One profession Poland is particularly well-known in the world for is its IT crowd. Polish programmers, graphic designers, and IT technicians have grown to become a world-wide known brand, as testified by a large number of Polish brands in the video game industry. Moreover, e-commerce is growing much faster in Poland than in many other EU countries, according to 300Research and ImpactCEE. According to the newest Santander Bank data, the sector grew by 30% in 2021, and the growth rate is expected to reach up to 40% in the next 10 years.
International companies frequently choose Poland as the location of their back offices or outsourcing services. Labour force in Poland is highly qualified. At least 40% of Polish citizens know at least one foreign language. Therefore, business service centres (BSC) are widespread in major Polish cities. Kraków, the second-biggest city in Poland, is the leader in terms of employment in this sector, with nearly every fourth person employed in the BSC’s in Poland working in Kraków.
Whether you think about outsourcing your accounting, HR or customer service activities, you should consider Poland. Especially for the European companies, none or minimal time zone difference could also be a strong advantage.
According to the 2021 census, Poland had a population of over 38.1 million. Its population has been ethnically homogeneous for many years. However, this situation is now changing, with a considerable migration influx. The number of migrant workers, according to official statistics, is estimated to be as big as 1.27 million. A large part of them comes from Ukraine. According to the public Social Security Institution data, there are 850 000 legal residents of Ukrainian nationality living in Poland. There is also a big inflow of immigrants from Belarus. But smaller groups of people come to Poland from all around the world. The market is of course responding and the range of services dedicated specifically to migrants is emerging.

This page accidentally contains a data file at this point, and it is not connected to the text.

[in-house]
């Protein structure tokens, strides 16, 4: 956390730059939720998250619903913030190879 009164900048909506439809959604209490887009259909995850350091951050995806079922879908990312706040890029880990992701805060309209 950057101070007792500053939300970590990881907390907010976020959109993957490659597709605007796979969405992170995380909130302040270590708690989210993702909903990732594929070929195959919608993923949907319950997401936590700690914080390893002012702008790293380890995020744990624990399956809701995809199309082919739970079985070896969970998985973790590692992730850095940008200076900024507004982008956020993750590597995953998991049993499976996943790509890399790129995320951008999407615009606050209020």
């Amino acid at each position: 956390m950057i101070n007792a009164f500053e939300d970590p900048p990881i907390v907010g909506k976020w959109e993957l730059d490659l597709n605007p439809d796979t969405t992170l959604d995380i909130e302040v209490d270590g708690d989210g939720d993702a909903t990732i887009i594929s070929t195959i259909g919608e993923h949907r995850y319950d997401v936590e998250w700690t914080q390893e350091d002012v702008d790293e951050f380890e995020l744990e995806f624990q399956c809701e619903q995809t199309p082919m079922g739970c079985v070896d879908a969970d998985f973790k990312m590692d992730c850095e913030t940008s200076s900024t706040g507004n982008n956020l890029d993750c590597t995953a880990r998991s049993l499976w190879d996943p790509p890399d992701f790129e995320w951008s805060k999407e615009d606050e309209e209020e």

Population density is higher in the southern area around Kraków and Katowice and in the central area around Warsaw and Łódz, with an extension to the northern coastal city of Gdańsk.
In 2018, the average life expectancy was 77.9 years (74.1 for men and 82 for women). Like many most developed nations, the Polish population is ageing. In 1950, the median age was 25.8, while today it is 38.2. If current trends continue, it may reach 51 by 2050.
There is a very strong Polish diaspora around the world. In 2015, it was estimated that around 2.4 mln Polish citizens lived abroad at least for a while, most of them in Europe. Among the EU countries, the largest number of people remained in the United Kingdom (720,000), Germany (655,000), the Netherlands (112,000), Ireland (111,000), and Italy (94,000). A strong Polish minority is present in the territories of contemporary western Ukraine and Belarus, eastern Lithuania, eastern and central Latvia, and northeastern Czech Republic.
Income level and lifestyle
As of 2020, 60% of the Polish population lives in urban areas. This number is slowly decreasing, as people are moving to suburban and rural areas. However, the percentage of people working in agriculture is decreasing as well. At the same time, the majority of the biggest cities in Poland record growth of their population, too.
This means that the current trend is to move to a metropolis or suburbs, rather than live in a mid-size town. As in many countries, it reflects both the lifestyle changes and the income differences.
In 2019, the level of the average monthly disposable income per person, rounded to PLN 1, was PLN 1,819 (around 400 EUR or 475 USD). The average monthly expenditure per capita in households in 2019 amounted to 1,252 PLN. Expenses on consumer goods and services amounted to PLN 1201.
As per the OECD data, the yearly average net disposable household income in 2020 was around USD 24,220 (gross adjusted value). This ranks Poland as number 27 on the OECD list, above such countries of the CEE region as Russia and Hungary.
The demand for inexpensive goods and services in Poland is very high. Both chain and local retailers that offer low cost products, frequently used or imported from Asia, are very popular. However, the overall economic level of the population is growing. It is also true when it comes to the wealthiest part of the population. It has been estimated that the number of millionaires in Poland will be growing at the fastest pace in the world in the next few years. Therefore, the luxury goods market is bound to expand as well.
It is also worth to notice, that Poland is an excellent test-market for technological innovations. As surveys and studies on consumer engagement and attitudes show, the Polish population has much more early adopters than average 13.5%. According to A. Jasiulewicz and M. Lemanowicz study from 2016, there are more than one third of early adopters among Polish citizens, especially in young generations.